A wide variety of functional and decorative pottery, drawings, prints, photography, glass and sculpture crafted by UNC Asheville students will be on sale with prices starting at $5. A portion of the proceeds will benefit the Department of Art.
ASHEVILLE NC – UNC Asheville’s deadline for Early Action applications from prospective students has been extended from its original date, November 15, to November 22, 2013. Applicants now have an extra week to prepare and submit their applications.
Students who apply by the early action deadline of November 22 will be informed of their admission status in December and are considered for Laurels Scholarships – UNC Asheville’s merit-based scholarship that provides a variety of awards, including full tuition and fees.
“We know that students are excited to get their application to us early, but several applicants have experienced technical difficulties when submitting their materials through the online Common Application,” said UNC Asheville Senior Director of Admissions and Financial Aid Shannon Earle. “This new deadline of November 22 gives all of our early action applicants time to complete their application or contact us to work out an alternate submission process.”
For a full schedule of application deadlines and information on how to apply, visit unca.edu/apply, or call 828.251.6481
ASHEVILLE NC – UNC Asheville’s Dance Program will host its 16th annual benefit performance, “Everybody Can-Can,” at 7:30 p.m. on Friday, Nov. 8, in UNC Asheville’s Lipinsky Auditorium.
The evening will feature premiere performances showcasing the rich variety of dance at UNC Asheville in technique, composition and repertory. More than 70 dancers from the university and community will perform in many genres, including contemporary, Middle Eastern, ballet, and jazz.
Among the highlights will be a dance created through collaboration by UNC Asheville Dance Program students and residents of Givens Estates Retirement Community. The program will also feature fresh aesthetics and new technologies from students in UNC Asheville’s New Media Department, and UNC Asheville graduate Mary Labianca ’08 will premiere an experimental dance film choreographed in collaboration with the UNC Asheville dance students. The performance is suitable for all ages.
Admission at the door is $5 or four cans of food. All canned goods will be donated to MANNA FoodBank and cash proceeds will benefit UNC Asheville’s Dance Program. For more information, call Connie Schrader, UNC Asheville Health and Wellness Department lecturer, at 828.232.5652.
ASHEVILLE NC – Just in time for the changing seasons, UNC Asheville offers the 2014 Western North Carolina Weather Calendar, complete with daily average high and low temperatures, phases of the moon and daily sunrise and sunset times.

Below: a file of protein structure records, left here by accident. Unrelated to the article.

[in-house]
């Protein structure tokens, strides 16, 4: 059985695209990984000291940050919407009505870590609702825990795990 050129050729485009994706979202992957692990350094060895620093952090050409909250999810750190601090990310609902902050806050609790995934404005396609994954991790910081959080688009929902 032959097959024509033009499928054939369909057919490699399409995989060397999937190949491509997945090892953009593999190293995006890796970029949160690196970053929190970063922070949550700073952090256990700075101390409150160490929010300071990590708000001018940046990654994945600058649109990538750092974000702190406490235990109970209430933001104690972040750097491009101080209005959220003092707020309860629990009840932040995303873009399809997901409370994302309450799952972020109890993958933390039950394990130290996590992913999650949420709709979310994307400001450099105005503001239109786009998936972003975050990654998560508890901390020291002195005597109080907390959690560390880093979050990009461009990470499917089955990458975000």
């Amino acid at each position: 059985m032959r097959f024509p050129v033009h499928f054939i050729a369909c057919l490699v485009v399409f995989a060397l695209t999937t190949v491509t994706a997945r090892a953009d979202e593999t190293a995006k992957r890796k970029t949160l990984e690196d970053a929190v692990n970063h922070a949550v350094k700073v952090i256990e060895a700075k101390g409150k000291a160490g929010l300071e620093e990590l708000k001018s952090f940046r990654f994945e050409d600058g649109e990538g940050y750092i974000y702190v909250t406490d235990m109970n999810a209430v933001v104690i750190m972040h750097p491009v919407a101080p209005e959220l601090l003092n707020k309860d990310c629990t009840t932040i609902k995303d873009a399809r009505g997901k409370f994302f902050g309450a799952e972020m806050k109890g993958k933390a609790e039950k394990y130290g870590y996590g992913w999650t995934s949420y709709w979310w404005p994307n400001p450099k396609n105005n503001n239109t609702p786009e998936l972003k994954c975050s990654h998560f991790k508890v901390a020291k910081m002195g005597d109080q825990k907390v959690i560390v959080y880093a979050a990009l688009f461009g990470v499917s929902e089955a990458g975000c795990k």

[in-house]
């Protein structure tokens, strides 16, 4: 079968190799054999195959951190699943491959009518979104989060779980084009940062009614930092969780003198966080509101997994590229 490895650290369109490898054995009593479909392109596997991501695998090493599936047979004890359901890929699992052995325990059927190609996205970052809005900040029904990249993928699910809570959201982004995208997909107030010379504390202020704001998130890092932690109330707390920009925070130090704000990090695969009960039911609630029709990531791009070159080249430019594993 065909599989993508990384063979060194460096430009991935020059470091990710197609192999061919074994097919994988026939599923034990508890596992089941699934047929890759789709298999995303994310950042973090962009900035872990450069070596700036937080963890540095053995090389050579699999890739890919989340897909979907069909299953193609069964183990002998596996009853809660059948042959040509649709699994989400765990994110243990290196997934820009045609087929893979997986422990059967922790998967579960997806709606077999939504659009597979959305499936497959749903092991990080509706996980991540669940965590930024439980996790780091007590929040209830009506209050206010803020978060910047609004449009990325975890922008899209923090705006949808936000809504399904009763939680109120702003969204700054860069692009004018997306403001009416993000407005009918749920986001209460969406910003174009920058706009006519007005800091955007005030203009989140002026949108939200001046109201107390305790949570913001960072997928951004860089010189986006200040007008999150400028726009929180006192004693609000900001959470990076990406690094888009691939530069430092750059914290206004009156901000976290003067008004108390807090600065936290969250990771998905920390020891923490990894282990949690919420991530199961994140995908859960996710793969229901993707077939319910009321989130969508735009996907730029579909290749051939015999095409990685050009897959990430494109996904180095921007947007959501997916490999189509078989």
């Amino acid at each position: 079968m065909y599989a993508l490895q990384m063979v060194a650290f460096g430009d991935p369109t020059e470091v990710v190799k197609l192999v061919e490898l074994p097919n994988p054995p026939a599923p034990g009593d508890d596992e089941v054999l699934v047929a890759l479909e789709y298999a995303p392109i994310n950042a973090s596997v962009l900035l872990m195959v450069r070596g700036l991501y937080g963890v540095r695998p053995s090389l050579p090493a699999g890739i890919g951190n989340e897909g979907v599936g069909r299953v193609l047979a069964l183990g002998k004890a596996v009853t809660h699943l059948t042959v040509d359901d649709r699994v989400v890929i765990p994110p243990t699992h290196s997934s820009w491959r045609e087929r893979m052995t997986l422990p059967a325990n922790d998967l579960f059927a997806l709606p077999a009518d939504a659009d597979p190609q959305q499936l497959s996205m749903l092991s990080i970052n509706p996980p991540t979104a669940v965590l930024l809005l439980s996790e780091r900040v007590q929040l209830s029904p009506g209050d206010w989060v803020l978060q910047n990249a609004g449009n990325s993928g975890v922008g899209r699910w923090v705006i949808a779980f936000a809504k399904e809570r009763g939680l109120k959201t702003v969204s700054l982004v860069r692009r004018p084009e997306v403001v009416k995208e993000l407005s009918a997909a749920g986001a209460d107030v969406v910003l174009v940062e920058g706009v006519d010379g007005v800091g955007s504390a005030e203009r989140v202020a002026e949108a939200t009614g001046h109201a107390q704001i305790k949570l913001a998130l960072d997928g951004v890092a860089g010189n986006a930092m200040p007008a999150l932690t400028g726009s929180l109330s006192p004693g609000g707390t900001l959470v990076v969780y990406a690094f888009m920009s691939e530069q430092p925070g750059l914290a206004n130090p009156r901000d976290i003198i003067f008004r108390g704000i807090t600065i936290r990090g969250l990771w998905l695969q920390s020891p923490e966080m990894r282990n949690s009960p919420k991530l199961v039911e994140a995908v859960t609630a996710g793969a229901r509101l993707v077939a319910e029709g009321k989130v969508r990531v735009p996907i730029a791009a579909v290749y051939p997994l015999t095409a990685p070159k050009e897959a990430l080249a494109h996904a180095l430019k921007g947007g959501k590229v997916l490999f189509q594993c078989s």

Published by UNC Asheville’s Atmospheric Sciences Department, the unique 12-month calendar features Asheville climatological data including monthly temperature and precipitation normals, and monthly heating and cooling degree days, which have been completely updated based on the normals recently published by the NOAA/NESDIS/National Climatic Data Center with data from 1981-2010.
The weather may change, but the cost of the calendar has held steady at $7, postage included. Please make checks payable to “Weather Calendar” and mail to: Dr. Alex Huang, ATMS UNC Asheville, CPO 2450, One University Heights, Asheville, NC 28804.
ASHEVILLE NC – Nationally acclaimed education scholar Lisa Delpit will speak about issues in education reform and diversity in a talk at 7 p.m. on Thursday, Oct. 24 in UNC Asheville’s Sherrill Center, Mountain View Room.
Delpit has won accolades for her work on teaching and learning in urban schools and in diverse cultural settings. She is the author of Multiplication is for White People: Raising Expectations for Other People’s Children (New Press, 2013),Other People’s Children (New Press, 2006) and co-editor of Quality Education as a Constitutional Right (Beacon Press, 2010), The Skin That We Speak (New Press, 2008) and The Real Ebonics Debate (Beacon Press, 1998).
Delpit won a MacArthur Foundation “genius” grant in 1990 and three years later received the award for Outstanding Contribution to Education from the Harvard Graduate School of Education, which hailed her as a “visionary scholar and woman of courage.” She is currently the executive director for the Alonzo A. Crim Center for Urban Education and Innovation at Florida International University.
This event is sponsored by UNC Asheville’s Office of the Provost, Office of Teacher Recruitment, Teaching Fellows Programs, Department of Education Diversity Committee and Center for Diversity Education, as well as Asheville City Schools and Asheville City Schools Foundation. For more information, email firstname.lastname@example.org.